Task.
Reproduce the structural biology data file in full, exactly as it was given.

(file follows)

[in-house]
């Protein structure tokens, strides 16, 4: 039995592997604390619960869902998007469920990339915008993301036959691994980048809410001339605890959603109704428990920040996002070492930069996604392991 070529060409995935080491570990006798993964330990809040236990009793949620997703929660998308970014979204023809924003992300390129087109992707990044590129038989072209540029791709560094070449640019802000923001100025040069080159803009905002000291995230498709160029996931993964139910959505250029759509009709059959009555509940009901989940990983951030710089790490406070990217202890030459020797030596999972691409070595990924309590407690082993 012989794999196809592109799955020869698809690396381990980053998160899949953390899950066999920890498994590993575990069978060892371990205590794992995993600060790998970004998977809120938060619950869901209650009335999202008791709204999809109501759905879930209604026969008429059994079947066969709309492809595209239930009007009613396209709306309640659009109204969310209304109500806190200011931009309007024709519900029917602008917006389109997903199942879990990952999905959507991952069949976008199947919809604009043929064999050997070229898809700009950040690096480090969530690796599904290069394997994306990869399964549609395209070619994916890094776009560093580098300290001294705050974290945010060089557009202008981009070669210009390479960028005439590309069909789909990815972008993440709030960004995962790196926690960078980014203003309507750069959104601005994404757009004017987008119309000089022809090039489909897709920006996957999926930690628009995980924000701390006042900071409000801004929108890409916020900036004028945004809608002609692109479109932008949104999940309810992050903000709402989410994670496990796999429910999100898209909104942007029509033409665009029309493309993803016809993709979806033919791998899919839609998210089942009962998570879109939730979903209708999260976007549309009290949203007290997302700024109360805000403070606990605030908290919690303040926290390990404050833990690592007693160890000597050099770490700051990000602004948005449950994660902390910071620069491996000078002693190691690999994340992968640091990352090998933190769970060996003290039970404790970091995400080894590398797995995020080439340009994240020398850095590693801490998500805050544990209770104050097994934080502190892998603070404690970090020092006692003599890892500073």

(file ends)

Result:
[in-house]
């Protein structure tokens, strides 16, 4: 039995592997604390619960869902998007469920990339915008993301036959691994980048809410001339605890959603109704428990920040996002070492930069996604392991 070529060409995935080491570990006798993964330990809040236990009793949620997703929660998308970014979204023809924003992300390129087109992707990044590129038989072209540029791709560094070449640019802000923001100025040069080159803009905002000291995230498709160029996931993964139910959505250029759509009709059959009555509940009901989940990983951030710089790490406070990217202890030459020797030596999972691409070595990924309590407690082993 012989794999196809592109799955020869698809690396381990980053998160899949953390899950066999920890498994590993575990069978060892371990205590794992995993600060790998970004998977809120938060619950869901209650009335999202008791709204999809109501759905879930209604026969008429059994079947066969709309492809595209239930009007009613396209709306309640659009109204969310209304109500806190200011931009309007024709519900029917602008917006389109997903199942879990990952999905959507991952069949976008199947919809604009043929064999050997070229898809700009950040690096480090969530690796599904290069394997994306990869399964549609395209070619994916890094776009560093580098300290001294705050974290945010060089557009202008981009070669210009390479960028005439590309069909789909990815972008993440709030960004995962790196926690960078980014203003309507750069959104601005994404757009004017987008119309000089022809090039489909897709920006996957999926930690628009995980924000701390006042900071409000801004929108890409916020900036004028945004809608002609692109479109932008949104999940309810992050903000709402989410994670496990796999429910999100898209909104942007029509033409665009029309493309993803016809993709979806033919791998899919839609998210089942009962998570879109939730979903209708999260976007549309009290949203007290997302700024109360805000403070606990605030908290919690303040926290390990404050833990690592007693160890000597050099770490700051990000602004948005449950994660902390910071620069491996000078002693190691690999994340992968640091990352090998933190769970060996003290039970404790970091995400080894590398797995995020080439340009994240020398850095590693801490998500805050544990209770104050097994934080502190892998603070404690970090020092006692003599890892500073």